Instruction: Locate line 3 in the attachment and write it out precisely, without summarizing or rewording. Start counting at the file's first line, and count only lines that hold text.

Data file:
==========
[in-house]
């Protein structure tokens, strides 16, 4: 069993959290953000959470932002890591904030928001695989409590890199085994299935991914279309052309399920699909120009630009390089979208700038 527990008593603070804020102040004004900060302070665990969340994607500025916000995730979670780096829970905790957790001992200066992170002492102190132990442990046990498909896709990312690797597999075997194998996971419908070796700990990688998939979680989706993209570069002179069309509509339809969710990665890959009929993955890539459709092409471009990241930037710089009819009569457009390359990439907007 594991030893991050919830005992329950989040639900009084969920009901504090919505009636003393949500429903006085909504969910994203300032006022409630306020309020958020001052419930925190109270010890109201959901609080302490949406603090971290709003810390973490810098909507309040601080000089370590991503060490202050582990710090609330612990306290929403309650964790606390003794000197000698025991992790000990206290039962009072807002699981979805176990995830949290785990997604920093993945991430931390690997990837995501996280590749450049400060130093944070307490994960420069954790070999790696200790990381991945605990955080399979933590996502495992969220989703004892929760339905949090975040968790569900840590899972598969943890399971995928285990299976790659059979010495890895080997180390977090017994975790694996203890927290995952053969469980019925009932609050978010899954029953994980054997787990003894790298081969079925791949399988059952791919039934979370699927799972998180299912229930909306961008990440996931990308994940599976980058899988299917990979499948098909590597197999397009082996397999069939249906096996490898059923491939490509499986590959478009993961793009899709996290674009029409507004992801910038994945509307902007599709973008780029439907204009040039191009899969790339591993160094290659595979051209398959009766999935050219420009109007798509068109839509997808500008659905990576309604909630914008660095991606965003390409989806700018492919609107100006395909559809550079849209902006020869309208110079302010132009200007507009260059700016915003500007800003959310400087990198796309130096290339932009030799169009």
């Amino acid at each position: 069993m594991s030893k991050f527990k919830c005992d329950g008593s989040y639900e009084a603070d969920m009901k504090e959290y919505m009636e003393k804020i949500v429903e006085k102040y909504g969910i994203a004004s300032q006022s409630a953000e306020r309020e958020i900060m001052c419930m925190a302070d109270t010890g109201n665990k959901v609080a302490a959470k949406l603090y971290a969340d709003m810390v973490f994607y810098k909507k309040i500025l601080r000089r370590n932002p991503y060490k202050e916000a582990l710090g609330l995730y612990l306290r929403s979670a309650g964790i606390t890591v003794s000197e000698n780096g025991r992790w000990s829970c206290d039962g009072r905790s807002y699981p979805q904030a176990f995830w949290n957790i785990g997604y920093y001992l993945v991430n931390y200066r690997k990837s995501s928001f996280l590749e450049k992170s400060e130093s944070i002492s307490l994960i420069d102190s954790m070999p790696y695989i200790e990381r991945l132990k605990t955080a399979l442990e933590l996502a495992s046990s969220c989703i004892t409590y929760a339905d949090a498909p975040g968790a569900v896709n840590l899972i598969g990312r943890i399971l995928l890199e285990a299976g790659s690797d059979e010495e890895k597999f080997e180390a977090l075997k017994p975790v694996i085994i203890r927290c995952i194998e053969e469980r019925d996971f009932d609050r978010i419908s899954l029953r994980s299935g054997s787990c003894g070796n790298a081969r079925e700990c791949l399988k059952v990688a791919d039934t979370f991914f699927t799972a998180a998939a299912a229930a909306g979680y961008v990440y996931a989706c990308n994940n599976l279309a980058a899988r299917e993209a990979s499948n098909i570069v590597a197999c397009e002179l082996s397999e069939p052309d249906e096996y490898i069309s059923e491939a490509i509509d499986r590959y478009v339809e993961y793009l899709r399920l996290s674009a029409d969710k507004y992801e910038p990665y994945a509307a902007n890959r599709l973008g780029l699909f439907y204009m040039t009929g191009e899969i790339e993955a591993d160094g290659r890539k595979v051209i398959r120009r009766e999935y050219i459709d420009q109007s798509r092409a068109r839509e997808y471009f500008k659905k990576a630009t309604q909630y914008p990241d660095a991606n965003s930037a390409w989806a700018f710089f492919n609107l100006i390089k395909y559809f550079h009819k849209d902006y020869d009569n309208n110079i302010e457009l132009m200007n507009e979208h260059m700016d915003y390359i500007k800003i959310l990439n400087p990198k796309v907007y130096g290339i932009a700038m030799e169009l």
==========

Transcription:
């Amino acid at each position: 069993m594991s030893k991050f527990k919830c005992d329950g008593s989040y639900e009084a603070d969920m009901k504090e959290y919505m009636e003393k804020i949500v429903e006085k102040y909504g969910i994203a004004s300032q006022s409630a953000e306020r309020e958020i900060m001052c419930m925190a302070d109270t010890g109201n665990k959901v609080a302490a959470k949406l603090y971290a969340d709003m810390v973490f994607y810098k909507k309040i500025l601080r000089r370590n932002p991503y060490k202050e916000a582990l710090g609330l995730y612990l306290r929403s979670a309650g964790i606390t890591v003794s000197e000698n780096g025991r992790w000990s829970c206290d039962g009072r905790s807002y699981p979805q904030a176990f995830w949290n957790i785990g997604y920093y001992l993945v991430n931390y200066r690997k990837s995501s928001f996280l590749e450049k992170s400060e130093s944070i002492s307490l994960i420069d102190s954790m070999p790696y695989i200790e990381r991945l132990k605990t955080a399979l442990e933590l996502a495992s046990s969220c989703i004892t409590y929760a339905d949090a498909p975040g968790a569900v896709n840590l899972i598969g990312r943890i399971l995928l890199e285990a299976g790659s690797d059979e010495e890895k597999f080997e180390a977090l075997k017994p975790v694996i085994i203890r927290c995952i194998e053969e469980r019925d996971f009932d609050r978010i419908s899954l029953r994980s299935g054997s787990c003894g070796n790298a081969r079925e700990c791949l399988k059952v990688a791919d039934t979370f991914f699927t799972a998180a998939a299912a229930a909306g979680y961008v990440y996931a989706c990308n994940n599976l279309a980058a899988r299917e993209a990979s499948n098909i570069v590597a197999c397009e002179l082996s397999e069939p052309d249906e096996y490898i069309s059923e491939a490509i509509d499986r590959y478009v339809e993961y793009l899709r399920l996290s674009a029409d969710k507004y992801e910038p990665y994945a509307a902007n890959r599709l973008g780029l699909f439907y204009m040039t009929g191009e899969i790339e993955a591993d160094g290659r890539k595979v051209i398959r120009r009766e999935y050219i459709d420009q109007s798509r092409a068109r839509e997808y471009f500008k659905k990576a630009t309604q909630y914008p990241d660095a991606n965003s930037a390409w989806a700018f710089f492919n609107l100006i390089k395909y559809f550079h009819k849209d902006y020869d009569n309208n110079i302010e457009l132009m200007n507009e979208h260059m700016d915003y390359i500007k800003i959310l990439n400087p990198k796309v907007y130096g290339i932009a700038m030799e169009l």